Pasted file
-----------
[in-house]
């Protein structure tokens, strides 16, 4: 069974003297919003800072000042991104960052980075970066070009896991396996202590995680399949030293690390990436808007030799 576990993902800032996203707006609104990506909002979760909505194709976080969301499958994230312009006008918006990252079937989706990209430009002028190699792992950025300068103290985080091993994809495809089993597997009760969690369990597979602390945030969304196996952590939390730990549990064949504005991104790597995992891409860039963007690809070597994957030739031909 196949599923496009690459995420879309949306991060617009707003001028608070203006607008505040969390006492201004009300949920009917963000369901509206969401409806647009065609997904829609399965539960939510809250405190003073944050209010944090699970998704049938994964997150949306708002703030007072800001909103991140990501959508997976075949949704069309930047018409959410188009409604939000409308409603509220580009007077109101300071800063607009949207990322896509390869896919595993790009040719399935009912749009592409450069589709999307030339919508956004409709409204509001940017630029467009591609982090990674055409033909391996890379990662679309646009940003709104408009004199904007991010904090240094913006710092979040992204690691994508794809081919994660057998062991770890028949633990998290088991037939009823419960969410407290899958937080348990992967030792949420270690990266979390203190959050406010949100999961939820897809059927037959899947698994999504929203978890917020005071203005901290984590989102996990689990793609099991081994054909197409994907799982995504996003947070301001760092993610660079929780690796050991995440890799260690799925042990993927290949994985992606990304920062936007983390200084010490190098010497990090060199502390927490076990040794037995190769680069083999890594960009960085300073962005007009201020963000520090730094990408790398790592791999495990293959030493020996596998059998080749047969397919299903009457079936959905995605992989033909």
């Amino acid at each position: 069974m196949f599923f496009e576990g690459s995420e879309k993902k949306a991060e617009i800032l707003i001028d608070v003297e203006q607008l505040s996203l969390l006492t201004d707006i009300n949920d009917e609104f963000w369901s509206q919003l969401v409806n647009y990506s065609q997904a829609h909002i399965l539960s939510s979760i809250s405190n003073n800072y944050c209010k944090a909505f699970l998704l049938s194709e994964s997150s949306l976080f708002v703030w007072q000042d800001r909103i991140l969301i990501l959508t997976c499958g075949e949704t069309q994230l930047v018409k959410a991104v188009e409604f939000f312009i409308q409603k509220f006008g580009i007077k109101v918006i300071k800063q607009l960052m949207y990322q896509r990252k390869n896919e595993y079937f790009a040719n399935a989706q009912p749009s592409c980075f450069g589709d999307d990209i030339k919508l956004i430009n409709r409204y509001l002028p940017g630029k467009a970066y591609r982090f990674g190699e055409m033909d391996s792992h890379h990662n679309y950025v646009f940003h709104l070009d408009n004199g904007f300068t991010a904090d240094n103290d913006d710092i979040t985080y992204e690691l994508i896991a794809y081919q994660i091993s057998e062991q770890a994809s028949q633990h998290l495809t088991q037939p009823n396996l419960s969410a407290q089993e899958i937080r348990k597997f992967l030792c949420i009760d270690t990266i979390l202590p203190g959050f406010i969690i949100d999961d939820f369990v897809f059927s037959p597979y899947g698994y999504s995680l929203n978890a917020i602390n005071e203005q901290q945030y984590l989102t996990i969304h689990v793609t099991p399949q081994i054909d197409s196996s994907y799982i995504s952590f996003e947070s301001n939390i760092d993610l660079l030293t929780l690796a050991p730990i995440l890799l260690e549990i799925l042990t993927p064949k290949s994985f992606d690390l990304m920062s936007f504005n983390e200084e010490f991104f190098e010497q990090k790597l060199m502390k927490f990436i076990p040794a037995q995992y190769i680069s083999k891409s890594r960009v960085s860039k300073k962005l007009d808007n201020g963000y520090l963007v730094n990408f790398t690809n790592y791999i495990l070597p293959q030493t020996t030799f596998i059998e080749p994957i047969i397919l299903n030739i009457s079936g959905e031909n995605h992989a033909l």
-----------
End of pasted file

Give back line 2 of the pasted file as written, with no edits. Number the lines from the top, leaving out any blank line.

């Protein structure tokens, strides 16, 4: 069974003297919003800072000042991104960052980075970066070009896991396996202590995680399949030293690390990436808007030799 576990993902800032996203707006609104990506909002979760909505194709976080969301499958994230312009006008918006990252079937989706990209430009002028190699792992950025300068103290985080091993994809495809089993597997009760969690369990597979602390945030969304196996952590939390730990549990064949504005991104790597995992891409860039963007690809070597994957030739031909 196949599923496009690459995420879309949306991060617009707003001028608070203006607008505040969390006492201004009300949920009917963000369901509206969401409806647009065609997904829609399965539960939510809250405190003073944050209010944090699970998704049938994964997150949306708002703030007072800001909103991140990501959508997976075949949704069309930047018409959410188009409604939000409308409603509220580009007077109101300071800063607009949207990322896509390869896919595993790009040719399935009912749009592409450069589709999307030339919508956004409709409204509001940017630029467009591609982090990674055409033909391996890379990662679309646009940003709104408009004199904007991010904090240094913006710092979040992204690691994508794809081919994660057998062991770890028949633990998290088991037939009823419960969410407290899958937080348990992967030792949420270690990266979390203190959050406010949100999961939820897809059927037959899947698994999504929203978890917020005071203005901290984590989102996990689990793609099991081994054909197409994907799982995504996003947070301001760092993610660079929780690796050991995440890799260690799925042990993927290949994985992606990304920062936007983390200084010490190098010497990090060199502390927490076990040794037995190769680069083999890594960009960085300073962005007009201020963000520090730094990408790398790592791999495990293959030493020996596998059998080749047969397919299903009457079936959905995605992989033909």